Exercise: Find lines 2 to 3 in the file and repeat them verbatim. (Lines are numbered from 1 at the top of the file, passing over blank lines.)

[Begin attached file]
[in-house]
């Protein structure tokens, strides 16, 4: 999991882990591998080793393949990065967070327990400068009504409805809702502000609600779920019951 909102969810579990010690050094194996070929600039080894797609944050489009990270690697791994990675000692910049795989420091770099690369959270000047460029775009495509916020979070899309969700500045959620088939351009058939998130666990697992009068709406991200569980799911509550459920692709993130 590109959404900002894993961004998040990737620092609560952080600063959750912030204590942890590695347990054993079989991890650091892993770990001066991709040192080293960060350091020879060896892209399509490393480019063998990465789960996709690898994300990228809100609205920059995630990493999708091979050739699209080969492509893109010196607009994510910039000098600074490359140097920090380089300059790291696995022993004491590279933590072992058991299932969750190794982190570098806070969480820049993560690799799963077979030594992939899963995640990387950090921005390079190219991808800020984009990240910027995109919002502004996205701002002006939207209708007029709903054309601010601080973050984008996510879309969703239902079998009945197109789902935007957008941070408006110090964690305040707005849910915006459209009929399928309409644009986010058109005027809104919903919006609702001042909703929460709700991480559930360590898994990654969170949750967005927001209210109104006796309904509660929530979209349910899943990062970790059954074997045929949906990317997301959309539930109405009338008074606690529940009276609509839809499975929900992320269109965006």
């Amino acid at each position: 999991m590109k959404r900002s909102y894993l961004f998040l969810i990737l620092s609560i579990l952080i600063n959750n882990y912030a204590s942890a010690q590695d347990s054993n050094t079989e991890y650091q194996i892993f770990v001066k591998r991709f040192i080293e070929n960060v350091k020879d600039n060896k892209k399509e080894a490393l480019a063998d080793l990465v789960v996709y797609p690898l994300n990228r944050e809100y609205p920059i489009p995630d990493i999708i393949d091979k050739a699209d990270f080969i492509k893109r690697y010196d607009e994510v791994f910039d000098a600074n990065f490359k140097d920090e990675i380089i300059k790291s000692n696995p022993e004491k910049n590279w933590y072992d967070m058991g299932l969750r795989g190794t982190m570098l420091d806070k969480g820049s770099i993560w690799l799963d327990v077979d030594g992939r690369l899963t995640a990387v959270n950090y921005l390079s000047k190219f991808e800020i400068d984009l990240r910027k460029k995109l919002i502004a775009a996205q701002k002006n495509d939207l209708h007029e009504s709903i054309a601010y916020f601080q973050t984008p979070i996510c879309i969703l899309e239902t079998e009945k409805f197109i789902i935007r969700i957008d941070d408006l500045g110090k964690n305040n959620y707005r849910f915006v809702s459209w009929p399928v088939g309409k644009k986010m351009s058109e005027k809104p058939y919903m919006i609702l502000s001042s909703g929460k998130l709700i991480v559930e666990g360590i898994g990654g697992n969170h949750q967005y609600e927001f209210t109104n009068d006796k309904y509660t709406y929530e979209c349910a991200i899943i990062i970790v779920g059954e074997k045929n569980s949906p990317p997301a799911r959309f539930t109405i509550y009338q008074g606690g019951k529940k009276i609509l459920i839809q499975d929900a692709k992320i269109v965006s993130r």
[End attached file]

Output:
């Protein structure tokens, strides 16, 4: 999991882990591998080793393949990065967070327990400068009504409805809702502000609600779920019951 909102969810579990010690050094194996070929600039080894797609944050489009990270690697791994990675000692910049795989420091770099690369959270000047460029775009495509916020979070899309969700500045959620088939351009058939998130666990697992009068709406991200569980799911509550459920692709993130 590109959404900002894993961004998040990737620092609560952080600063959750912030204590942890590695347990054993079989991890650091892993770990001066991709040192080293960060350091020879060896892209399509490393480019063998990465789960996709690898994300990228809100609205920059995630990493999708091979050739699209080969492509893109010196607009994510910039000098600074490359140097920090380089300059790291696995022993004491590279933590072992058991299932969750190794982190570098806070969480820049993560690799799963077979030594992939899963995640990387950090921005390079190219991808800020984009990240910027995109919002502004996205701002002006939207209708007029709903054309601010601080973050984008996510879309969703239902079998009945197109789902935007957008941070408006110090964690305040707005849910915006459209009929399928309409644009986010058109005027809104919903919006609702001042909703929460709700991480559930360590898994990654969170949750967005927001209210109104006796309904509660929530979209349910899943990062970790059954074997045929949906990317997301959309539930109405009338008074606690529940009276609509839809499975929900992320269109965006």
């Amino acid at each position: 999991m590109k959404r900002s909102y894993l961004f998040l969810i990737l620092s609560i579990l952080i600063n959750n882990y912030a204590s942890a010690q590695d347990s054993n050094t079989e991890y650091q194996i892993f770990v001066k591998r991709f040192i080293e070929n960060v350091k020879d600039n060896k892209k399509e080894a490393l480019a063998d080793l990465v789960v996709y797609p690898l994300n990228r944050e809100y609205p920059i489009p995630d990493i999708i393949d091979k050739a699209d990270f080969i492509k893109r690697y010196d607009e994510v791994f910039d000098a600074n990065f490359k140097d920090e990675i380089i300059k790291s000692n696995p022993e004491k910049n590279w933590y072992d967070m058991g299932l969750r795989g190794t982190m570098l420091d806070k969480g820049s770099i993560w690799l799963d327990v077979d030594g992939r690369l899963t995640a990387v959270n950090y921005l390079s000047k190219f991808e800020i400068d984009l990240r910027k460029k995109l919002i502004a775009a996205q701002k002006n495509d939207l209708h007029e009504s709903i054309a601010y916020f601080q973050t984008p979070i996510c879309i969703l899309e239902t079998e009945k409805f197109i789902i935007r969700i957008d941070d408006l500045g110090k964690n305040n959620y707005r849910f915006v809702s459209w009929p399928v088939g309409k644009k986010m351009s058109e005027k809104p058939y919903m919006i609702l502000s001042s909703g929460k998130l709700i991480v559930e666990g360590i898994g990654g697992n969170h949750q967005y609600e927001f209210t109104n009068d006796k309904y509660t709406y929530e979209c349910a991200i899943i990062i970790v779920g059954e074997k045929n569980s949906p990317p997301a799911r959309f539930t109405i509550y009338q008074g606690g019951k529940k009276i609509l459920i839809q499975d929900a692709k992320i269109v965006s993130r």